On our website, we have some rules: posts must be positive. Also, no politics or religion are allowed. We also steer clear of offensive language. But this blog post (original HERE) is pretty awesome. Admittedly, there is some language. So I’ll leave it up to you to click on the original post. I’ll give the watered-down, G-rated version below. Because it’s awesome. -Ashley, MCM Staffer
I can’t think of anything else to say that hasn’t already been said about how horrible and sad things are. I can’t. I don’t have the words for that today. So instead, here are (some) things that you can do to make your world just the tiniest bit less terrible.
Open your closet. Find one warm piece of clothing that you haven’t worn in awhile. Bring it to a place that will give it away, for free, to someone who needs it.
Google a small-business florist near the site of any recent tragedy. Call and explain that you’d like to pay for flowers to be sent to, say, the staff of the Planned Parenthood in Colorado Springs (3480 Centennial Boulevard, Colorado Springs, CO 80907), or to Hope Church (5740 Academy Blvd N, Colorado Springs, CO 80918), where slain police officer Garrett Swasey and his family were members. When you leave a note, don’t make it about you, or your political or religious beliefs. Leave it anonymous, or simply say, “From a stranger who thought you might be sad today.”
There are several Dunkin’ Donuts within the general area of Sullivan House High School, the alternative school in Chicago’s South Side where Laquan MacDonald was enrolled. It’s probably a tough week for teachers and students both. Buy an e-gift card. Send the link to the faculty. Tell them a stranger bought them coffee.
Locate your nearest animal shelter. You don’t need to adopt a pet, and you don’t need go in and volunteer, although that’s a really nice thing you can do, too. You can just look at the puppies and kittens playing for awhile, or feel what it’s like to hold a tiny, furry, purring creature in your arms for a bit.
Here’s a link to Amazon, where you can buy a ten-pack of socks for $9.99. Click the link. When you are asked for your shipping address, find the address of a homeless shelter in your community. If you don’t have a homeless shelter in your community, here’s mine.
Think of the kindest person you personally know. Then write her/him an email, letting them know that you thought of them and hope they are doing well.
Think about the people that you frequently interact with in your daily life but know very little about: the barista who works at your coffee shop, the janitor in your building, your mailperson. Introduce yourself. Call them by name whenever you see them again.
Go to a diner. Order a milkshake. Tip ten dollars.
Get a pile of index cards and a sharpie. Write down, “You are Important,” or “Breathe.” Carry them with you as you go about your day, leaving them in waiting room magazines, on car windshields, in elevators, in bathroom stalls. Keep one for yourself. We all need the reminder sometimes, too.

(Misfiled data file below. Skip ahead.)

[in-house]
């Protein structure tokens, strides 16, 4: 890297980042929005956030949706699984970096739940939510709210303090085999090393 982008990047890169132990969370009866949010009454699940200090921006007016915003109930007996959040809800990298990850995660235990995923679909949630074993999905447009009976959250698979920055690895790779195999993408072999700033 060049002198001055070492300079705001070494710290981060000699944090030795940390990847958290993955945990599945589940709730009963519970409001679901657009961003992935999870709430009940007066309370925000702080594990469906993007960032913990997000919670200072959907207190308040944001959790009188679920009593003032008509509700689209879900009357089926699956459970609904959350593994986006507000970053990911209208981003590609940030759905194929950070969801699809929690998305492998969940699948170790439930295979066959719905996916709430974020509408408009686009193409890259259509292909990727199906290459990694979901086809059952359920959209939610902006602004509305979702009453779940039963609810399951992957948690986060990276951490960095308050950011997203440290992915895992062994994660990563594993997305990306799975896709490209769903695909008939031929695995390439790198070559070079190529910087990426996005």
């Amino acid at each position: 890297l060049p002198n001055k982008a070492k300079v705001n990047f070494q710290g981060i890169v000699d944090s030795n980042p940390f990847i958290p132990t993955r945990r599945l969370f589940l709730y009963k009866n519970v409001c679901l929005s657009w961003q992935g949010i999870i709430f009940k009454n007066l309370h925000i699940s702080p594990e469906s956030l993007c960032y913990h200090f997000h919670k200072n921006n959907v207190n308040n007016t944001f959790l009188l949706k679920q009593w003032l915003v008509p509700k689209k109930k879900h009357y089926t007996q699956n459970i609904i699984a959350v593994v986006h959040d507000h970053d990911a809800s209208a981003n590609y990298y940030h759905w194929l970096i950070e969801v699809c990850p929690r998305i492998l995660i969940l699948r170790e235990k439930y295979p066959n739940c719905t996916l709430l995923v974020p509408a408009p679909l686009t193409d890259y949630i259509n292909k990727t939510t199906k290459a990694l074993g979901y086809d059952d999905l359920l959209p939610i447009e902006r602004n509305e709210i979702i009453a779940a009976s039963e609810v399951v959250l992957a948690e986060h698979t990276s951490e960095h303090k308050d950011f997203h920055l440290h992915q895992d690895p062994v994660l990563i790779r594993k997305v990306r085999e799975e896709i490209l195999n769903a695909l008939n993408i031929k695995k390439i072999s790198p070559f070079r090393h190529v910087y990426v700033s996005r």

Think about all the times you got busy, and didn’t visit your relatives like you said you would, or didn’t give the dollar in the checkout line because times are rough and who even knows what the March of Dimes is. Think about how you don’t want to think about who grows your food or makes your clothes or pieces your iPhone together, because in the world we inhabit, it’s virtually impossible to exist without making some kind of ethical compromises. Think about how you were a turd in some small, stupid way this week alone, to your partner or sibling or parent, because it was simply easier to be a turd than to be selfless or kind in that moment.
Think about seven billion people out there in the world. Think about the statistical three hundred and eighteen thousand births today, or the one hundred and thirty-three thousand deaths.
Think about how enormously complicated all of this is.
Think about how Mother Theresa accepted funds from corrupt embezzlers, how George Bush is an oil painter, a husband, a father, and a war criminal. Think about Princess Diana’s life’s work of charity and goodwill; remember also that she was depressed, lived through bulimia, self-harmed. Name five celebrities, and then imagine them in the morning, with horse breath and red-rimmed eyes, stumbling to splash water on their face, wiping with toilet paper, just like you and me.
Acknowledge that you’re probably going to just close this browser tab without actually doing any of those things. You’re probably not going to drop your clothes off at a homeless shelter, or donate to a struggling artist, or buy coffee for teachers in Chicago. I get it. I probably won’t, either. You’ve got limited funds and bills to pay and a life to live. I know. I do, too.
Accept that there are tons of incredibly easy ways to make the world a slightly less crappy place for everyone, and that you probably won’t do any of them, or at least not very many of them, and that while it’s not ideal, it doesn’t make you a terrible person. It just makes you a human.
Take a deep breath of gratitude for the people out there who actually do make the world a better place. Challenge yourself to be that person, in whatever small way you can manage right now.
Close your browser window. Shut down your laptop, silence your cell phone. Just for a minute, before you go back to Netflix, before you text someone, before you answer more emails or meet friends for drinks or order a pizza or whatever it is that you’re doing tonight: just for a second, take a moment to remember that the world is also pretty magical, and you’re really lucky to be alive in it.
Do what you can.
Oh, and: return the shopping carts in the parking lot that others have abandoned, or mop up the spilled creamer at the Starbucks. It takes like ten extra seconds and it’s not that big of a deal.